All Night Long
Sounds From ColombiaSpeakeasy, March 15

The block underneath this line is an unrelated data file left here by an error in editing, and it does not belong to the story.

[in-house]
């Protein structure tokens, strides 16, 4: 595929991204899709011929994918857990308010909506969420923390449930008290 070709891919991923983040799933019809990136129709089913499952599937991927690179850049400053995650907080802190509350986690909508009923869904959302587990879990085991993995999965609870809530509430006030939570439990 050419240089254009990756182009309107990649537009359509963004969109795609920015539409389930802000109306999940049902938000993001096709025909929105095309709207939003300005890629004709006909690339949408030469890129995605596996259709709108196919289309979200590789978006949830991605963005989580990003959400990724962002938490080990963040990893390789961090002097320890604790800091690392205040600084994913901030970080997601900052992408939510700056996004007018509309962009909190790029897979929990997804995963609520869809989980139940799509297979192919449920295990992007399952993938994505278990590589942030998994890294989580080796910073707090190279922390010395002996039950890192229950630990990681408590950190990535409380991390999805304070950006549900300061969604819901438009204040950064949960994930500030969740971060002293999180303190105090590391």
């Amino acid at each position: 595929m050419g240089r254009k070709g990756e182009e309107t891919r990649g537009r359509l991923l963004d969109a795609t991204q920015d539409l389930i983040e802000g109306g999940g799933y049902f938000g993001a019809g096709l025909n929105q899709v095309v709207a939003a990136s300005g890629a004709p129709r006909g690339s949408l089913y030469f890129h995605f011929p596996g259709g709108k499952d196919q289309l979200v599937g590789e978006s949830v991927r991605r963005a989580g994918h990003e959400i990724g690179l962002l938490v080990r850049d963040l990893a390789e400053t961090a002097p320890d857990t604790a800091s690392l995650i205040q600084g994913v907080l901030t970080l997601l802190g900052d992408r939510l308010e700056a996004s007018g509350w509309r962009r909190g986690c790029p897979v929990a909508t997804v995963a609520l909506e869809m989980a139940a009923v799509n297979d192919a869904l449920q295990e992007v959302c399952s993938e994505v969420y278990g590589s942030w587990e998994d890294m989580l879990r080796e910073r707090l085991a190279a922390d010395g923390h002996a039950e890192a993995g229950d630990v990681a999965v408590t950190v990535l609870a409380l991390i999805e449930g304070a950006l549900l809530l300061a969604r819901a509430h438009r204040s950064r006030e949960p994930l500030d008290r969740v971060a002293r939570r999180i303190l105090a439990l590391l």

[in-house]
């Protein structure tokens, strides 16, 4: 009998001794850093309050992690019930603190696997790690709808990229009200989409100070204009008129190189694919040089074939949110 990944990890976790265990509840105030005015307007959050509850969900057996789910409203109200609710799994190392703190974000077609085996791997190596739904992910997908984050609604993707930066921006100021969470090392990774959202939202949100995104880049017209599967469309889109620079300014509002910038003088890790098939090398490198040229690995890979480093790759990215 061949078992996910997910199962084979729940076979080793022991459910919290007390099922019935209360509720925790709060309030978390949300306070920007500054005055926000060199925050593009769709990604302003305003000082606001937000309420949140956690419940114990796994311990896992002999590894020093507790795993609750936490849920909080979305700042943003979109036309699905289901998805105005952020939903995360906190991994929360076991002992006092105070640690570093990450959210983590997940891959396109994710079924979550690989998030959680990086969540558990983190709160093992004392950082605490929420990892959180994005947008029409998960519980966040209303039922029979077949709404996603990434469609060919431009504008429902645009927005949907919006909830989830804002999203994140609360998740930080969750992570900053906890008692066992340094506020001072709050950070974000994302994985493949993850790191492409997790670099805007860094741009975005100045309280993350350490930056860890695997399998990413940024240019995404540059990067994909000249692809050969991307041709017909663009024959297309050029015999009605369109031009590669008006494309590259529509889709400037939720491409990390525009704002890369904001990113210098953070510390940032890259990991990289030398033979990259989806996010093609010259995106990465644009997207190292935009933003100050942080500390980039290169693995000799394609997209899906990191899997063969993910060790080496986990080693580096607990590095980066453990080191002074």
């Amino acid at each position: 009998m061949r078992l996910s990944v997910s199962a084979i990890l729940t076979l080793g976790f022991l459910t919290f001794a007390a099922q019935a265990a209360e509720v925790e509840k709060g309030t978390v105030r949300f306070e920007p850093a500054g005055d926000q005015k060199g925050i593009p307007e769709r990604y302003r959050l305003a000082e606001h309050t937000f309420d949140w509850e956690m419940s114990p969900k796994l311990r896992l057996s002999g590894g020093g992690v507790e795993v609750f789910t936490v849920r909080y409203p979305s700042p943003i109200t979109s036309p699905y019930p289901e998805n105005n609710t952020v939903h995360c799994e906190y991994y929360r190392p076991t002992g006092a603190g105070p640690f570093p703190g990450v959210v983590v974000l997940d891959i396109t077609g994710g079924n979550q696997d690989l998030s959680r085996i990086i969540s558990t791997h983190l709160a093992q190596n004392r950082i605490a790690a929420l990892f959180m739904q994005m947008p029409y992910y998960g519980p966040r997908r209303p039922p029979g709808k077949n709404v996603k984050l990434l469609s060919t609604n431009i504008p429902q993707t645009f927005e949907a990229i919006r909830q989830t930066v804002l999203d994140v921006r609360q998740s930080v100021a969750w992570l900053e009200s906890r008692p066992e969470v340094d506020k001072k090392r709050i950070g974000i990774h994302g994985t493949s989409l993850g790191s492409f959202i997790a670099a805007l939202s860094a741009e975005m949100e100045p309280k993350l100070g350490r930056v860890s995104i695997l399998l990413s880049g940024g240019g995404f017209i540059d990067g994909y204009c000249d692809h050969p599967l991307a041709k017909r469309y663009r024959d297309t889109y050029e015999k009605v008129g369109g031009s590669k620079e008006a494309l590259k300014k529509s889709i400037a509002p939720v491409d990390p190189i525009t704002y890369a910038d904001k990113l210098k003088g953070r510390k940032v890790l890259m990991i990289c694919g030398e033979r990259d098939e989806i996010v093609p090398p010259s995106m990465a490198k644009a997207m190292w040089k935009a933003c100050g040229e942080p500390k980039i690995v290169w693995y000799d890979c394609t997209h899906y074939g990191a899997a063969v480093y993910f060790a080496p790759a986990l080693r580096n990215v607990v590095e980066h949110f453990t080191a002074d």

Music is still a participatory sport down in Colombia. Chanting "baile, baile, baile (dance, dance, dance)" as nationals in canary-colored soccer jerseys sashayed and threw their hands in the air, the festive, jazzy party line of Cali's Ancestros proved the ideal replacement for marquee name Quantic, whose arrival into Austin was delayed 24 hours thanks to a reported dispute with United Airlines. Bogotá's New Age cumbia revisionist Duran kept bodies moving with a minimalist lineup that included drums, congas, and a trombone. Working quickly, the lanky singer scatted his way through busy break-beats before grabbing a guitar and cutting into a Latin remake of "I Will Survive." Colombian traditionalism came in the form of Canalón de Timbiquí, a 10-person ensemble of singers and instrumentalists all dressed in lavish white suits, colorful ties, and top hats. The group's Andean inflections and rootsy sound stood in stark contrast to headliner and highlight Monsieur Perine, whose magnetic frontwoman Catalina Garcia led a theatrical South American new-folk collective of flutes, clarinets, banjos, and upright bass. "¿Que paso, Austin?" she asked, but the answer was obvious early: baile, baile, baile.